Bob began to work with the Vermont Bar Foundation and through this partnership, he played an instrumental role in creating and growing the Poverty Law Fellowship and the Access to Justice Campaign, which together have raised nearly a million dollars in charitable donations from lawyers to increase legal representation for traditionally under-served populations. Bob was also an early champion of the Vermont Incubator Project, which has helped young lawyers transition to solo or small firm practice.
Those who have not had the benefit of serving on the VBA board or serving as president may not know how Bob has benefited the VBA in more subtle ways. Bob has a unique way of making each president feel special, without the president, and even Bob himself, knowing that he is doing it. He is the consummate flatterer, always humbly saying to his president “you’re the boss” but somehow operating as a master puppeteer, making sure everything is handled smoothly. Service on the board becomes a passion, an addiction, perhaps, if only to reach the culmination of becoming instrumental in Bob’s smooth operation. Bob has, in turn, long attributed all of the success to his staff. Clearly, together, they’ve got the routine nailed down.
July’s celebration was the capstone to a long goodbye that began in March when the VBA hosted a past-presidents’ comedy roast for Bob. Past-presidents kept people in stitches all night, recounting dozens of hilarious Bob stories. At one point, his whole table was in tears. Fortunately for Bob, the event was neither recorded nor were many photos taken. Some of the stories were probably best left not repeated. What was clear was that Bob has made true friendships with each of the presidents he served (or vice-versa!).
At one point in the roast, emcee Dan Richardson read aloud a long series of Bob texts and emails sent to Dan over the past year or so. It went something like this: “k, k, sure, no, later, yes, k, yes, k, fine, k…” Not only is Bob a man of few words, but he is also the king of one word, or even one letter, replies. In true Bob fashion, this blawg will end with a series of single words that together, or apart at times, describe Bob.
Welcoming, perceptive, humble, organizer, entertainer, listener, infectious, stoic, sarcastic, engaging, funny, agreeable, active, confident, intuitive, delegator, sensitive, fun, passionate, flatterer, quiet, open, helpful, easy-going, energetic, board-dad, generous, tactful, diplomatic, aware, concise, doer, talented, genuine, smart, reclusive, motivator, FRIEND.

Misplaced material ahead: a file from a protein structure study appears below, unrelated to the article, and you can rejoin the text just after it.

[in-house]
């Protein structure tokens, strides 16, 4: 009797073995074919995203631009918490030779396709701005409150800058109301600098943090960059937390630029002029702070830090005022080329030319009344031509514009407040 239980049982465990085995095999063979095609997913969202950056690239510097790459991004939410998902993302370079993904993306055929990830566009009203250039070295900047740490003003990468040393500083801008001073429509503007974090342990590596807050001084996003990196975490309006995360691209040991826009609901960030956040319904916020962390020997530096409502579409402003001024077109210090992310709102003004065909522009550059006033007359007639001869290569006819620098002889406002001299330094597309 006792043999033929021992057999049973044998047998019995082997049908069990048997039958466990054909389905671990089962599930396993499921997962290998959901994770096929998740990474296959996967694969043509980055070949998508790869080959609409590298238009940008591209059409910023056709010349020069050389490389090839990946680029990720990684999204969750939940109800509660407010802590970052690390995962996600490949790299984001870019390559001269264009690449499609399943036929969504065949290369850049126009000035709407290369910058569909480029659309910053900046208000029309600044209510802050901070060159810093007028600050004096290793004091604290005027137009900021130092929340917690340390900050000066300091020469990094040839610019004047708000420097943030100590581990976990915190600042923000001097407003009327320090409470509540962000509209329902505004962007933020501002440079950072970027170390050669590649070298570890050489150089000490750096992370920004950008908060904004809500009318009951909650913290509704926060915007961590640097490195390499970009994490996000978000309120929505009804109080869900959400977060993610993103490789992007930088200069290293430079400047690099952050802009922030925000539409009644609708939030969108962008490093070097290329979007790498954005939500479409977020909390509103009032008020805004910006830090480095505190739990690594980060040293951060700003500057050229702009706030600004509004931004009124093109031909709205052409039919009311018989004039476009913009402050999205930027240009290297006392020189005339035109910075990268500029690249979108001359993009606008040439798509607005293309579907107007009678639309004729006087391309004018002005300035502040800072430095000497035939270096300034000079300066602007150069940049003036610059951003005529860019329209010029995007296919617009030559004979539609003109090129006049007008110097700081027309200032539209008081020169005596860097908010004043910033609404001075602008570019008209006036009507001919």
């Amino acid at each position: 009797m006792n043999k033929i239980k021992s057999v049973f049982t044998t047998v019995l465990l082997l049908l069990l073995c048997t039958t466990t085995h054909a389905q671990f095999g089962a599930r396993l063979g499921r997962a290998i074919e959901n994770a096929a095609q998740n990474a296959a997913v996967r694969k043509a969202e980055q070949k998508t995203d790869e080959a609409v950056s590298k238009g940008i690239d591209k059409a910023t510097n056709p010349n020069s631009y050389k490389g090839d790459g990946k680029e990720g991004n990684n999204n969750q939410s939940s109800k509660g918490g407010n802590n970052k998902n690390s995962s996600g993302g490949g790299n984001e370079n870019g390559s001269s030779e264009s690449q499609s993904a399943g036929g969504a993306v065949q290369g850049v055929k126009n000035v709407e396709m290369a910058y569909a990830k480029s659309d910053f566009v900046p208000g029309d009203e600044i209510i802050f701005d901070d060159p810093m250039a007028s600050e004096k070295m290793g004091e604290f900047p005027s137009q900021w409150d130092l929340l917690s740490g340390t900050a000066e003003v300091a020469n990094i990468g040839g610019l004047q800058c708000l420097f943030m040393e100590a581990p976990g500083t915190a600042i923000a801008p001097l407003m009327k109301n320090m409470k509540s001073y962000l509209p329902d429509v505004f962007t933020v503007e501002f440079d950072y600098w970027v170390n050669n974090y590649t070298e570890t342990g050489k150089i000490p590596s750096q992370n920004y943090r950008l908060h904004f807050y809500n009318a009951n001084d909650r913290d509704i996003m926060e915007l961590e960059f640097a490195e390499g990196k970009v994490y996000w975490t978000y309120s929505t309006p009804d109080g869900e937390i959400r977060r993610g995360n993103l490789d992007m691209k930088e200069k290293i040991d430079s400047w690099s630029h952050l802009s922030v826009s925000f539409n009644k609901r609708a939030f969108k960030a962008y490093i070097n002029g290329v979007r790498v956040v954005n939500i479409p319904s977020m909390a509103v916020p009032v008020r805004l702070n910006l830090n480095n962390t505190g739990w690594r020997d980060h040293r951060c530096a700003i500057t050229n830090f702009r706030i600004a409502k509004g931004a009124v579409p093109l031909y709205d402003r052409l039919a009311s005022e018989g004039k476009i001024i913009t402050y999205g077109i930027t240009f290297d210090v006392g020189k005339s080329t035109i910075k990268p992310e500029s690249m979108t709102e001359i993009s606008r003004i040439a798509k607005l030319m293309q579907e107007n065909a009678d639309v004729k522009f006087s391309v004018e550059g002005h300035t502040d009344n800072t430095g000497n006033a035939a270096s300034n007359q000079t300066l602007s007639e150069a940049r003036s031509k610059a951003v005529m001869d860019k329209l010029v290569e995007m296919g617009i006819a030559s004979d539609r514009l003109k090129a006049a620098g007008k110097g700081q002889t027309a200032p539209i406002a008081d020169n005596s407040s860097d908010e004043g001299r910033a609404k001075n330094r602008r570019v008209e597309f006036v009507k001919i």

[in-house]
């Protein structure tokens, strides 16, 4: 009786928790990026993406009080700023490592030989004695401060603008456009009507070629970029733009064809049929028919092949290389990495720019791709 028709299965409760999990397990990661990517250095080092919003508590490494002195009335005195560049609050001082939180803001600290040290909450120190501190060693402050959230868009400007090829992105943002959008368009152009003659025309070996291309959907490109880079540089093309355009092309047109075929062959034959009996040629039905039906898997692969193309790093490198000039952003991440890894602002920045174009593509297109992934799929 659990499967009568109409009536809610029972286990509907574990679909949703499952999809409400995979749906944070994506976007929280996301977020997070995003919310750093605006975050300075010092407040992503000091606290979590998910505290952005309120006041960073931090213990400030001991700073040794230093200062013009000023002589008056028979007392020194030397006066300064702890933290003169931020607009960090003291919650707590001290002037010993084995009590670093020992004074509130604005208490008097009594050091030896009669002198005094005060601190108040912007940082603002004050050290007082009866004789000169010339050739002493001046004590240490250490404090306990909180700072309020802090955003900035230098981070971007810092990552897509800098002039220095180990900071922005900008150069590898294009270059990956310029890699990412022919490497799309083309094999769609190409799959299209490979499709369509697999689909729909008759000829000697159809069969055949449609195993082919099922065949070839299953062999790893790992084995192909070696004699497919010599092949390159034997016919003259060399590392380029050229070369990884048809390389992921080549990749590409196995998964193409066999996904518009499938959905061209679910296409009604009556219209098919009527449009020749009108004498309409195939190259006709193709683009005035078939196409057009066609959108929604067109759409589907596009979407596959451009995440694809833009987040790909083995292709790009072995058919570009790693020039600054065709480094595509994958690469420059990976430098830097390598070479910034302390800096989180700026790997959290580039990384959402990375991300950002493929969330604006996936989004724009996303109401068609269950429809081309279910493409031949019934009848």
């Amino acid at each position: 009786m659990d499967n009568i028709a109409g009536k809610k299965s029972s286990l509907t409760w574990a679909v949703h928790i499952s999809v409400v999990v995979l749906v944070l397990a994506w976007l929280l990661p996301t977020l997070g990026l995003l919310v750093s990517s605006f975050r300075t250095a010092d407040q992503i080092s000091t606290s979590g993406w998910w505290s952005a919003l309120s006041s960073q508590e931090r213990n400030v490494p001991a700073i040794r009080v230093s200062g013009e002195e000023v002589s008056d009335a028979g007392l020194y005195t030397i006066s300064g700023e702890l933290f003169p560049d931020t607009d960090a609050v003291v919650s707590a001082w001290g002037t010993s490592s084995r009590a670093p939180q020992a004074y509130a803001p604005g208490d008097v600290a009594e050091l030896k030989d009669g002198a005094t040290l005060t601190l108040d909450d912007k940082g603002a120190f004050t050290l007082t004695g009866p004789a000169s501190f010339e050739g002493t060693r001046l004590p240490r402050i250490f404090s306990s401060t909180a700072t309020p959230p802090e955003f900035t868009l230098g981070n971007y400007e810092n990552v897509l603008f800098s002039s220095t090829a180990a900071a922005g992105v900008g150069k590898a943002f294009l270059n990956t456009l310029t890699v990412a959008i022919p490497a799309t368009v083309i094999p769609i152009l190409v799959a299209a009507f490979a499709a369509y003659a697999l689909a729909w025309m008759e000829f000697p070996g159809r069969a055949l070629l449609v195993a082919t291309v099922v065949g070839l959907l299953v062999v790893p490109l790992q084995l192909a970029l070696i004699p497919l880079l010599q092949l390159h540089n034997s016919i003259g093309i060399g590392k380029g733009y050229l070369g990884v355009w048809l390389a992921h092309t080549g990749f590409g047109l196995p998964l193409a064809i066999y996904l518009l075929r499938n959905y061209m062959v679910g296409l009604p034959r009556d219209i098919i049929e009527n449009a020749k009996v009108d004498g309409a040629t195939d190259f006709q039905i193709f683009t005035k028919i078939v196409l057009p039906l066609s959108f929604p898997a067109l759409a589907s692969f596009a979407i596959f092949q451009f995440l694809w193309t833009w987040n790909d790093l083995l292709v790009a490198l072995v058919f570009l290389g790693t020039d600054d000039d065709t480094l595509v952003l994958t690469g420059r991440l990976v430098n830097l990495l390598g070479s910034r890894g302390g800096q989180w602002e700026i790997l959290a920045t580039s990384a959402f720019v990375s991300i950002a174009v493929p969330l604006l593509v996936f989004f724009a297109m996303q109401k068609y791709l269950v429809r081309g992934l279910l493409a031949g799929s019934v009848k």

Tuesday, July 26, 2016
Coming soon -- our Higher Logic online communities which will be a Y-UGE improvement over our current listserves. Our staff is working closely with Higher Logic in their Higher Logic User Groups (called “HUGS”) to set up the best user experience possible. The online communities are a way for members to share their collective wisdom, stories, and forms, and ask questions among their peers. The migration will allow the conversations to be archiveable and searchable and will also allow the creation of wiki-type references among colleagues. It will also provide a convenient platform for us to communicate with our members and post events.
VBA staff Lisa Maxfield and Laura Welcome went to a complimentary two-day intensive training with Higher Logic in Arlington, VA. They have returned ready to hit the ground running. All of our member database and individual listserve databases have been exported into the new system. Lisa, Laura and Jennifer have completed the community name, logo, tagline and theme of the site. Without giving too much away before the “big reveal,” keep your eyes peeled for an invitation to VBA Connect!
We are very aware of the limitations of our current listserve service in terms of being able to find old conversations or even keeping strings of conversations straight. And who hasn’t fallen victim to the too often embarrassing “reply = reply to list” error? Let’s also not forget the periodic hold or bouncing of listserve emails. Fret no more! This new system will allow users to be engaged as little or as much as they’d like, allowing them to receive emails as they come, daily, weekly or by group. It will also allow users to create their own profile page, and there will be a user-friendly directory. Not only will there be searchable community discussions, but there will also be a library both universally and by group, for members to share forms, cases or documents. The whole design is well laid-out and easy to use.